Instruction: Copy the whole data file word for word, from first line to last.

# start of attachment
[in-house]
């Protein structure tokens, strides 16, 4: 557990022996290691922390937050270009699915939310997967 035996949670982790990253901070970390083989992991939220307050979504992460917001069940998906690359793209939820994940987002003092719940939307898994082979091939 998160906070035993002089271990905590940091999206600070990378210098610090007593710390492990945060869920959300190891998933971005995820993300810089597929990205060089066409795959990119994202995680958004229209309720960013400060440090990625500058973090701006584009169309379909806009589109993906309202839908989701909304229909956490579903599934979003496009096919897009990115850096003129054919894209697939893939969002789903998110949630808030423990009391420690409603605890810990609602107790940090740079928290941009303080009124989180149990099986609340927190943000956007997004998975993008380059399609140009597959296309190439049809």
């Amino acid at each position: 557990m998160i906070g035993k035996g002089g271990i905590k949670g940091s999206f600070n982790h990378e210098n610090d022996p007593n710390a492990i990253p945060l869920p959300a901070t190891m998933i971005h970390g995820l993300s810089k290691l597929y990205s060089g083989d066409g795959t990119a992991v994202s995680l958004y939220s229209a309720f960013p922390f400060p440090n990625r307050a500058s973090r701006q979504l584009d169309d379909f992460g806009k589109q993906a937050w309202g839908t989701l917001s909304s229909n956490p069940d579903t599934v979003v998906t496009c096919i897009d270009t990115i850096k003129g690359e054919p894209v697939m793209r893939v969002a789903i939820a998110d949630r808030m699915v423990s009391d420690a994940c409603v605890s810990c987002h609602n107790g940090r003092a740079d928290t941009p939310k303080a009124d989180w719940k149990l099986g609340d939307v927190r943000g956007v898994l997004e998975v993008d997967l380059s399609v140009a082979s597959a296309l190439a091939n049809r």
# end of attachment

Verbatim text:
[in-house]
């Protein structure tokens, strides 16, 4: 557990022996290691922390937050270009699915939310997967 035996949670982790990253901070970390083989992991939220307050979504992460917001069940998906690359793209939820994940987002003092719940939307898994082979091939 998160906070035993002089271990905590940091999206600070990378210098610090007593710390492990945060869920959300190891998933971005995820993300810089597929990205060089066409795959990119994202995680958004229209309720960013400060440090990625500058973090701006584009169309379909806009589109993906309202839908989701909304229909956490579903599934979003496009096919897009990115850096003129054919894209697939893939969002789903998110949630808030423990009391420690409603605890810990609602107790940090740079928290941009303080009124989180149990099986609340927190943000956007997004998975993008380059399609140009597959296309190439049809």
């Amino acid at each position: 557990m998160i906070g035993k035996g002089g271990i905590k949670g940091s999206f600070n982790h990378e210098n610090d022996p007593n710390a492990i990253p945060l869920p959300a901070t190891m998933i971005h970390g995820l993300s810089k290691l597929y990205s060089g083989d066409g795959t990119a992991v994202s995680l958004y939220s229209a309720f960013p922390f400060p440090n990625r307050a500058s973090r701006q979504l584009d169309d379909f992460g806009k589109q993906a937050w309202g839908t989701l917001s909304s229909n956490p069940d579903t599934v979003v998906t496009c096919i897009d270009t990115i850096k003129g690359e054919p894209v697939m793209r893939v969002a789903i939820a998110d949630r808030m699915v423990s009391d420690a994940c409603v605890s810990c987002h609602n107790g940090r003092a740079d928290t941009p939310k303080a009124d989180w719940k149990l099986g609340d939307v927190r943000g956007v898994l997004e998975v993008d997967l380059s399609v140009a082979s597959a296309l190439a091939n049809r």